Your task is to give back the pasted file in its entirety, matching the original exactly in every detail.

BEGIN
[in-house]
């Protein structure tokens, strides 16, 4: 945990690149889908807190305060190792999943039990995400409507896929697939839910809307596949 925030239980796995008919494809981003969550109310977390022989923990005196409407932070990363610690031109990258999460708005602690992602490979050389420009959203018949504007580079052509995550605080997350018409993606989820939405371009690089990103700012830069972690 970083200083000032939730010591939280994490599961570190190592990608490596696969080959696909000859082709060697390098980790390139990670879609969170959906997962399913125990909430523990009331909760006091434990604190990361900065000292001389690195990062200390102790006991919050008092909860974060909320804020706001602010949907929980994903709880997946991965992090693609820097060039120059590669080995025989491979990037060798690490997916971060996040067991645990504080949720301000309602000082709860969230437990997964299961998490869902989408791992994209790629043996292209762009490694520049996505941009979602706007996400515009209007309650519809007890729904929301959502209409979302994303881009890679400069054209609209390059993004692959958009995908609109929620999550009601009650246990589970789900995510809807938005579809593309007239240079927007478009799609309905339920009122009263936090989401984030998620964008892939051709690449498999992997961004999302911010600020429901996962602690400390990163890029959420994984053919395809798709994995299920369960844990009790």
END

[in-house]
């Protein structure tokens, strides 16, 4: 945990690149889908807190305060190792999943039990995400409507896929697939839910809307596949 925030239980796995008919494809981003969550109310977390022989923990005196409407932070990363610690031109990258999460708005602690992602490979050389420009959203018949504007580079052509995550605080997350018409993606989820939405371009690089990103700012830069972690 970083200083000032939730010591939280994490599961570190190592990608490596696969080959696909000859082709060697390098980790390139990670879609969170959906997962399913125990909430523990009331909760006091434990604190990361900065000292001389690195990062200390102790006991919050008092909860974060909320804020706001602010949907929980994903709880997946991965992090693609820097060039120059590669080995025989491979990037060798690490997916971060996040067991645990504080949720301000309602000082709860969230437990997964299961998490869902989408791992994209790629043996292209762009490694520049996505941009979602706007996400515009209007309650519809007890729904929301959502209409979302994303881009890679400069054209609209390059993004692959958009995908609109929620999550009601009650246990589970789900995510809807938005579809593309007239240079927007478009799609309905339920009122009263936090989401984030998620964008892939051709690449498999992997961004999302911010600020429901996962602690400390990163890029959420994984053919395809798709994995299920369960844990009790």